By Morgan Hopkins
There have been 530 cases of vaping-related lung injuries reported from 38 states and one U.S. territory, according to the CDC.
The number of vape users increased from seven million in 2011 to 35 million people worldwide today.
Officials have confirmed seven recent deaths related to vaping. 16 percent of the 530 cases mentioned above were individuals under 18 years old; 17 percent are individuals 35 years and older. The CDC reported that they do not know the specific cause of the lung injuries, but that there seems to be some sort of correlation to vaping.
Coughing, chest pain, and shortness of breath are commonly reported symptoms amongst vape users prior to hospitalization. Other symptoms include nausea, vomiting, diarrhea, fatigue, fever and weight loss. It is not uncommon for vape users to acquire acute respiratory distress syndrome; a life-threatening condition where fluid builds up in the lungs, which prevents oxygen from circulating in the bloodstream.
U.S. Secretary of Health and Human Services Alex Azar announced at a White House gathering on Sept. 11 with President Donald Trump and other top officials that the Food and Drug Administration (FDA) is working to combat the vaping epidemic by passing rules and regulations to limit access, especially to those with child-friendly favors. The policy, which would upend the e-cigarette market, will be finalized in a few weeks and then go into effect 30 days later, according to Azar. The restrictions would only be lifted for products with FDA approval.
This decision in agreement with the Trump administration came shortly after tensions arose amongst members of Congress. Senator Dick Durbin (D-IL) tweeted a letter on Sept. 13 that was sent to U.S. Surgeon General Jerome Adams asking him to develop a plan in response to the vaping epidemic. Durbin highlighted the inaction of the FDA and claimed it has been one of the root causes of the vaping epidemic.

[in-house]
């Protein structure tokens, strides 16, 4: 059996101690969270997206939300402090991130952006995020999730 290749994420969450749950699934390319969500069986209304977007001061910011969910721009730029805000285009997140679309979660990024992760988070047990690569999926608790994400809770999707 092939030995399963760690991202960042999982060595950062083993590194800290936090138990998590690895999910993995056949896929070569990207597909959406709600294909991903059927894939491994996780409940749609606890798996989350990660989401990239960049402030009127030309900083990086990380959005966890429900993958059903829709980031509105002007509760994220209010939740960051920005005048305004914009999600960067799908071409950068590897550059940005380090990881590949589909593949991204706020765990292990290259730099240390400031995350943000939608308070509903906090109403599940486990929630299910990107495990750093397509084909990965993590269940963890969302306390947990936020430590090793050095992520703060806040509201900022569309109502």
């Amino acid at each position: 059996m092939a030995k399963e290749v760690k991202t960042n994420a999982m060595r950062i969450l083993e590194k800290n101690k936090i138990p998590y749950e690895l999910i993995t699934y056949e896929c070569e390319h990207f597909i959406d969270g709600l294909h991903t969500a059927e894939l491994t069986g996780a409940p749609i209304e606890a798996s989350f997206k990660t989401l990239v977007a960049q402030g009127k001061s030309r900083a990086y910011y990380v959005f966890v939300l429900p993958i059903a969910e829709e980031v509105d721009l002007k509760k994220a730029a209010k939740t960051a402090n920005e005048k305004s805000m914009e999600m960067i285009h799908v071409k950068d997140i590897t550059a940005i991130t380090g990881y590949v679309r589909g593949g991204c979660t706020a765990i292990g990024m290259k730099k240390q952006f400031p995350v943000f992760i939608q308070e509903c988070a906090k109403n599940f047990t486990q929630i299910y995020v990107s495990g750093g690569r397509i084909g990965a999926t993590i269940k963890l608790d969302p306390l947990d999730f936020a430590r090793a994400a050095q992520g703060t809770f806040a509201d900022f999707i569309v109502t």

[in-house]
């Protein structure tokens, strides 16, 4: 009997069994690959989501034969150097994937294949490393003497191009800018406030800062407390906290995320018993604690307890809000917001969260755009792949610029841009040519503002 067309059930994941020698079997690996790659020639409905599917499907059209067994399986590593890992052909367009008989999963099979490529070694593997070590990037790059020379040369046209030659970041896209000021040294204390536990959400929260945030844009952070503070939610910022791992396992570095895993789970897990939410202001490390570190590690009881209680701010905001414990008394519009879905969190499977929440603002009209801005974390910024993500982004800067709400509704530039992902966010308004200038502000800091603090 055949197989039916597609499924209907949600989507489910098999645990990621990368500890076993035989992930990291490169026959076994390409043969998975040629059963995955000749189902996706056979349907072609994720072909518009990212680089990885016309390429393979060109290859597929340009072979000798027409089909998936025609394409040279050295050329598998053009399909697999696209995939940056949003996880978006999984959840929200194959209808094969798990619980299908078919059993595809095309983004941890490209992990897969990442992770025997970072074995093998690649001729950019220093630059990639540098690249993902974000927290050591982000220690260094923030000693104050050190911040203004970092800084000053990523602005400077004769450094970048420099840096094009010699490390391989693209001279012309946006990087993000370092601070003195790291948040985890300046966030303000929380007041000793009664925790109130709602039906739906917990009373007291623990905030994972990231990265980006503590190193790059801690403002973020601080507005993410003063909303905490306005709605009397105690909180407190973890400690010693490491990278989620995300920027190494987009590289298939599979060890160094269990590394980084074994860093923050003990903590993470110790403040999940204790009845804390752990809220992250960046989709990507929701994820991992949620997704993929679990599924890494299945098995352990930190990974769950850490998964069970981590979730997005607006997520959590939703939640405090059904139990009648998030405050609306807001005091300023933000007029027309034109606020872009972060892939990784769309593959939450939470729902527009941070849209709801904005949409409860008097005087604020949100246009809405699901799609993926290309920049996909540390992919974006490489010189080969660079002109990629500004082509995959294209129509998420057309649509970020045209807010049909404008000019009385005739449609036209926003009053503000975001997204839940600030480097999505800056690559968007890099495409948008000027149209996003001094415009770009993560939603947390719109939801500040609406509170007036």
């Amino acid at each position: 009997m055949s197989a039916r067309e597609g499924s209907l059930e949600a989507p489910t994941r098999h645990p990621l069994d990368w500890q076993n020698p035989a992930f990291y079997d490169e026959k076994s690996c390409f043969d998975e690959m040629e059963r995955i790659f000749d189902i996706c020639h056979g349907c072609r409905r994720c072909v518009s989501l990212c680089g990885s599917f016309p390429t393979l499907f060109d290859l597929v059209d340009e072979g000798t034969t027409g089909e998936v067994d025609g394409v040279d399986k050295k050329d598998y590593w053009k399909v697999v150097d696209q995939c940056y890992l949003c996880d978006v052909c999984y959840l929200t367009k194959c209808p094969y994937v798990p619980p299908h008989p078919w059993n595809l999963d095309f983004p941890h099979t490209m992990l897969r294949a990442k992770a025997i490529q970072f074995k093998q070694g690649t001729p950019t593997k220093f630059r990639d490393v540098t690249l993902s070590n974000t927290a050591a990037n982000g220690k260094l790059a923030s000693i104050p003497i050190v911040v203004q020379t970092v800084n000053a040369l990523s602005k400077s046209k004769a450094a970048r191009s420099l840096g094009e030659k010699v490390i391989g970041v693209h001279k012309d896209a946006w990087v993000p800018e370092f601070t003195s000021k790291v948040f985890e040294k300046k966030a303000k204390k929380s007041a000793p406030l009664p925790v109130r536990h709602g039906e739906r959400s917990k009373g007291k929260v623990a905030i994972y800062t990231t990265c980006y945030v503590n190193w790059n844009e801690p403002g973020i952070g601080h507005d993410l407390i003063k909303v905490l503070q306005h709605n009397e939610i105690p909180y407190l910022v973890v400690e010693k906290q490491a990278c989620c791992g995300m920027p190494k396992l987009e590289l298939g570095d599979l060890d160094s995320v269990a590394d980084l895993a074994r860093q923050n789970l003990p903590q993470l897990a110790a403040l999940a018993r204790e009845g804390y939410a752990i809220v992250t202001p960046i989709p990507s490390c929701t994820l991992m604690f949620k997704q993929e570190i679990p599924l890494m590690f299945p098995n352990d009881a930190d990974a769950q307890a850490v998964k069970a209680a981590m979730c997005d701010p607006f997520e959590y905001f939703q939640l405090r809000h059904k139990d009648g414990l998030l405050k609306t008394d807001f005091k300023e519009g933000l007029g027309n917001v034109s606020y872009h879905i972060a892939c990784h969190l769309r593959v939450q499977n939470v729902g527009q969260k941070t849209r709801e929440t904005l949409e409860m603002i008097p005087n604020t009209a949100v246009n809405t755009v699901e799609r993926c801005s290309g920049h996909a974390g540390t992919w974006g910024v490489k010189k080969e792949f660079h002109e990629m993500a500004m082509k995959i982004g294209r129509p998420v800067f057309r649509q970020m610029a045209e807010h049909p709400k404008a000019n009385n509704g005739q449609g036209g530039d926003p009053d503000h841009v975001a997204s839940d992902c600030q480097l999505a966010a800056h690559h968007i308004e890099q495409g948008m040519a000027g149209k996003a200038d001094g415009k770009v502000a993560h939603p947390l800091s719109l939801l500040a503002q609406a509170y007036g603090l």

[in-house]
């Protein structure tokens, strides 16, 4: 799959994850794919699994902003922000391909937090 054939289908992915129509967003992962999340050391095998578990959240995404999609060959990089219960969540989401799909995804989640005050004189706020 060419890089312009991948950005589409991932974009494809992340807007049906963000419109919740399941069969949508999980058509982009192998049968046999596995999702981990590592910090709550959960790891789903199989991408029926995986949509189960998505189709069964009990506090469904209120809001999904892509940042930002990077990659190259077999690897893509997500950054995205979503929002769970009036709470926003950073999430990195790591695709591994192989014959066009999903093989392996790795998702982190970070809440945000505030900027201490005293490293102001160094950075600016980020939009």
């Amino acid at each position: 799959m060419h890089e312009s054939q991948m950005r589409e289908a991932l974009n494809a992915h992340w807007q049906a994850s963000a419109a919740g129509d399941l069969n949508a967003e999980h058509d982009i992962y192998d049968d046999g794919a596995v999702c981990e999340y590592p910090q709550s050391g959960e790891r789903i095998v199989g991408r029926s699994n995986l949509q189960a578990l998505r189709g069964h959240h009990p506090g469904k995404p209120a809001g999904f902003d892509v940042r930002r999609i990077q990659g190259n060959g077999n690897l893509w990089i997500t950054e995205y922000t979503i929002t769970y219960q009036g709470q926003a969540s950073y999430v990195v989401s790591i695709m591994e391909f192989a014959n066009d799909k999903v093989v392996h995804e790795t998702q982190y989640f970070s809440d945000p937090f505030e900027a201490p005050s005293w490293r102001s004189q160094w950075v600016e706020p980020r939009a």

E-cigarette producers like Altria Group and Juul Labs, have lobbied against the new laws. These companies argue that e-cigarettes help cigarette smokers quit, and give those addicted to nicotine a safer alternative. On Feb. 4, a coalition of 16 conservative leaders sent a letter to the White House urging President Trump to intervene in the FDA’s “aggressive regulatory assault” on e-cigarette businesses and customers who rely on them as healthier alternatives to smoking.
Studies provide mixed results as to whether or not vaping is effective in helping smokers quit. However, the CDC concludes that it is possible for adults to fully substitute smoking with vaping if they cut out all other tobacco and nicotine products. Juul Labs, the leading producer of e-cigarettes, is facing many lawsuits and congressional inquiries.
The House Subcommittee on Oversight and Investigations launched a formal investigation of Juul Labs and held hearings in July. At the hearings, committee members asked the company’s leadership to produce many reports, one of which included a list of schools that receive funding from Juul Labs. Many of these reports have not been disclosed and the subcommittee has given the company until Oct. 1 to comply with their directives or the company; otherwise they will be served a subpoena.
Kevin Burns resigned as CEO of Juul Labs on Sept. 25. In August, Burns admitted that the illnesses linked to vaping were “worrisome”, but did not believe that Juul products were the root cause of them. Juul Labs reported that it will cease to advertise digitally and in print as well as cease its lobbying efforts. The company currently controls a large majority of the e-cigarette market.